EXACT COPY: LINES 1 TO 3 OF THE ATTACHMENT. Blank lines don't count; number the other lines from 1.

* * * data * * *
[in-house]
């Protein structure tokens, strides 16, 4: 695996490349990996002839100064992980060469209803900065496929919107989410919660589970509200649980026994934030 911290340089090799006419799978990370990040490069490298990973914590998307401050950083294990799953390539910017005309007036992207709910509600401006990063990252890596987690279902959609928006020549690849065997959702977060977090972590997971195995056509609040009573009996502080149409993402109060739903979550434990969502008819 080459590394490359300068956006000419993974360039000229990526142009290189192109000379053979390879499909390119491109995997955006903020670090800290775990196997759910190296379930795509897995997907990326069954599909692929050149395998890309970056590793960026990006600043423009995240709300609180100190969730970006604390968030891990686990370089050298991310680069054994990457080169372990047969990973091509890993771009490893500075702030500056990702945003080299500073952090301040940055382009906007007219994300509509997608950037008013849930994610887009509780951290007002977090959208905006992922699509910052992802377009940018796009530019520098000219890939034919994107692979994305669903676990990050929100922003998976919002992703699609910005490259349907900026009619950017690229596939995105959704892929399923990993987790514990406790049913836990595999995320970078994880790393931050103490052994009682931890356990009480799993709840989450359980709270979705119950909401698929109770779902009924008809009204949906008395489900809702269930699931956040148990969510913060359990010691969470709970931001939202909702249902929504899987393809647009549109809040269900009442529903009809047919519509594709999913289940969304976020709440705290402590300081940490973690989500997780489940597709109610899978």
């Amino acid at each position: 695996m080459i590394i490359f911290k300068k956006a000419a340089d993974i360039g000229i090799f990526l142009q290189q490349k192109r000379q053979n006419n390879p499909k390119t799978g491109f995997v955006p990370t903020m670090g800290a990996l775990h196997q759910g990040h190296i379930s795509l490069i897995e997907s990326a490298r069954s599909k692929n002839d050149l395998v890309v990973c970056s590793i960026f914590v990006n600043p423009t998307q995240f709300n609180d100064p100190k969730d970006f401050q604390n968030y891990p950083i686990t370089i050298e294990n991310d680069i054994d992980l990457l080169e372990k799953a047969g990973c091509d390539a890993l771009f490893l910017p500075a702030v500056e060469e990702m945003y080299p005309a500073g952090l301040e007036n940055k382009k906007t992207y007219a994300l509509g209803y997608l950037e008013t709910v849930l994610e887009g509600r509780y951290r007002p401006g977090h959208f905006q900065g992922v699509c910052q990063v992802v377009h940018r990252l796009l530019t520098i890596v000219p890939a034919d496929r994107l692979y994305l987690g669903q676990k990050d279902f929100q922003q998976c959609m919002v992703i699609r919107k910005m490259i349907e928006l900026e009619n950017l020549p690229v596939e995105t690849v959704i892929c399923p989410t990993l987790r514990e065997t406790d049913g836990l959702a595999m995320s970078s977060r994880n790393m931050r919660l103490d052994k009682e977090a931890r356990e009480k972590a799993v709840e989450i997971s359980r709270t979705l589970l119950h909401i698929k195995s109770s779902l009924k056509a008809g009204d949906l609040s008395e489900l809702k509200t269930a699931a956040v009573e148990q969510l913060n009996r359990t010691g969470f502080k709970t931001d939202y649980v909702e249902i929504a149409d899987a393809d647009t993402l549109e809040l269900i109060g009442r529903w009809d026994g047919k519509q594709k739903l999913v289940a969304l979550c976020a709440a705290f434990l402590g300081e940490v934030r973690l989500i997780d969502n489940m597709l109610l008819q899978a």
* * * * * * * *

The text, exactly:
[in-house]
């Protein structure tokens, strides 16, 4: 695996490349990996002839100064992980060469209803900065496929919107989410919660589970509200649980026994934030 911290340089090799006419799978990370990040490069490298990973914590998307401050950083294990799953390539910017005309007036992207709910509600401006990063990252890596987690279902959609928006020549690849065997959702977060977090972590997971195995056509609040009573009996502080149409993402109060739903979550434990969502008819 080459590394490359300068956006000419993974360039000229990526142009290189192109000379053979390879499909390119491109995997955006903020670090800290775990196997759910190296379930795509897995997907990326069954599909692929050149395998890309970056590793960026990006600043423009995240709300609180100190969730970006604390968030891990686990370089050298991310680069054994990457080169372990047969990973091509890993771009490893500075702030500056990702945003080299500073952090301040940055382009906007007219994300509509997608950037008013849930994610887009509780951290007002977090959208905006992922699509910052992802377009940018796009530019520098000219890939034919994107692979994305669903676990990050929100922003998976919002992703699609910005490259349907900026009619950017690229596939995105959704892929399923990993987790514990406790049913836990595999995320970078994880790393931050103490052994009682931890356990009480799993709840989450359980709270979705119950909401698929109770779902009924008809009204949906008395489900809702269930699931956040148990969510913060359990010691969470709970931001939202909702249902929504899987393809647009549109809040269900009442529903009809047919519509594709999913289940969304976020709440705290402590300081940490973690989500997780489940597709109610899978």
């Amino acid at each position: 695996m080459i590394i490359f911290k300068k956006a000419a340089d993974i360039g000229i090799f990526l142009q290189q490349k192109r000379q053979n006419n390879p499909k390119t799978g491109f995997v955006p990370t903020m670090g800290a990996l775990h196997q759910g990040h190296i379930s795509l490069i897995e997907s990326a490298r069954s599909k692929n002839d050149l395998v890309v990973c970056s590793i960026f914590v990006n600043p423009t998307q995240f709300n609180d100064p100190k969730d970006f401050q604390n968030y891990p950083i686990t370089i050298e294990n991310d680069i054994d992980l990457l080169e372990k799953a047969g990973c091509d390539a890993l771009f490893l910017p500075a702030v500056e060469e990702m945003y080299p005309a500073g952090l301040e007036n940055k382009k906007t992207y007219a994300l509509g209803y997608l950037e008013t709910v849930l994610e887009g509600r509780y951290r007002p401006g977090h959208f905006q900065g992922v699509c910052q990063v992802v377009h940018r990252l796009l530019t520098i890596v000219p890939a034919d496929r994107l692979y994305l987690g669903q676990k990050d279902f929100q922003q998976c959609m919002v992703i699609r919107k910005m490259i349907e928006l900026e009619n950017l020549p690229v596939e995105t690849v959704i892929c399923p989410t990993l987790r514990e065997t406790d049913g836990l959702a595999m995320s970078s977060r994880n790393m931050r919660l103490d052994k009682e977090a931890r356990e009480k972590a799993v709840e989450i997971s359980r709270t979705l589970l119950h909401i698929k195995s109770s779902l009924k056509a008809g009204d949906l609040s008395e489900l809702k509200t269930a699931a956040v009573e148990q969510l913060n009996r359990t010691g969470f502080k709970t931001d939202y649980v909702e249902i929504a149409d899987a393809d647009t993402l549109e809040l269900i109060g009442r529903w009809d026994g047919k519509q594709k739903l999913v289940a969304l979550c976020a709440a705290f434990l402590g300081e940490v934030r973690l989500i997780d969502n489940m597709l109610l008819q899978a």